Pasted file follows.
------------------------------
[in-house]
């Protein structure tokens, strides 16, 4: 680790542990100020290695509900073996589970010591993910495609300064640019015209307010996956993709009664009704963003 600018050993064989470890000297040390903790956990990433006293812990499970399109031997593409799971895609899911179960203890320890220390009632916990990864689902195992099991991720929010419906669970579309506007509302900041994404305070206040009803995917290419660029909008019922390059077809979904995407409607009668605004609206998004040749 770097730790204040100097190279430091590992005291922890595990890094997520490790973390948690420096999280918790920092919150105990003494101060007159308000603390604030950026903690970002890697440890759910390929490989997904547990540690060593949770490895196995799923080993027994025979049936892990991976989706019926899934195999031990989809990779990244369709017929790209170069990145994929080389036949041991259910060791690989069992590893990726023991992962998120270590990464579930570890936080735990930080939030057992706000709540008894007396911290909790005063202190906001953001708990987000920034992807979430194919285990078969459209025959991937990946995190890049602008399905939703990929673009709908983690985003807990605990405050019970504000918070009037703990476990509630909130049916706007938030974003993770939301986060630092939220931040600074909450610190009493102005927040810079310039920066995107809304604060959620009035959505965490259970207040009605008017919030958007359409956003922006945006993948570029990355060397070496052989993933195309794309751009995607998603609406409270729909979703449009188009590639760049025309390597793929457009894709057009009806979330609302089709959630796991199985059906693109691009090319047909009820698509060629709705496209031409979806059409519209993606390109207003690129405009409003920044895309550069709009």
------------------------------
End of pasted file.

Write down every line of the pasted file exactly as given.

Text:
[in-house]
């Protein structure tokens, strides 16, 4: 680790542990100020290695509900073996589970010591993910495609300064640019015209307010996956993709009664009704963003 600018050993064989470890000297040390903790956990990433006293812990499970399109031997593409799971895609899911179960203890320890220390009632916990990864689902195992099991991720929010419906669970579309506007509302900041994404305070206040009803995917290419660029909008019922390059077809979904995407409607009668605004609206998004040749 770097730790204040100097190279430091590992005291922890595990890094997520490790973390948690420096999280918790920092919150105990003494101060007159308000603390604030950026903690970002890697440890759910390929490989997904547990540690060593949770490895196995799923080993027994025979049936892990991976989706019926899934195999031990989809990779990244369709017929790209170069990145994929080389036949041991259910060791690989069992590893990726023991992962998120270590990464579930570890936080735990930080939030057992706000709540008894007396911290909790005063202190906001953001708990987000920034992807979430194919285990078969459209025959991937990946995190890049602008399905939703990929673009709908983690985003807990605990405050019970504000918070009037703990476990509630909130049916706007938030974003993770939301986060630092939220931040600074909450610190009493102005927040810079310039920066995107809304604060959620009035959505965490259970207040009605008017919030958007359409956003922006945006993948570029990355060397070496052989993933195309794309751009995607998603609406409270729909979703449009188009590639760049025309390597793929457009894709057009009806979330609302089709959630796991199985059906693109691009090319047909009820698509060629709705496209031409979806059409519209993606390109207003690129405009409003920044895309550069709009």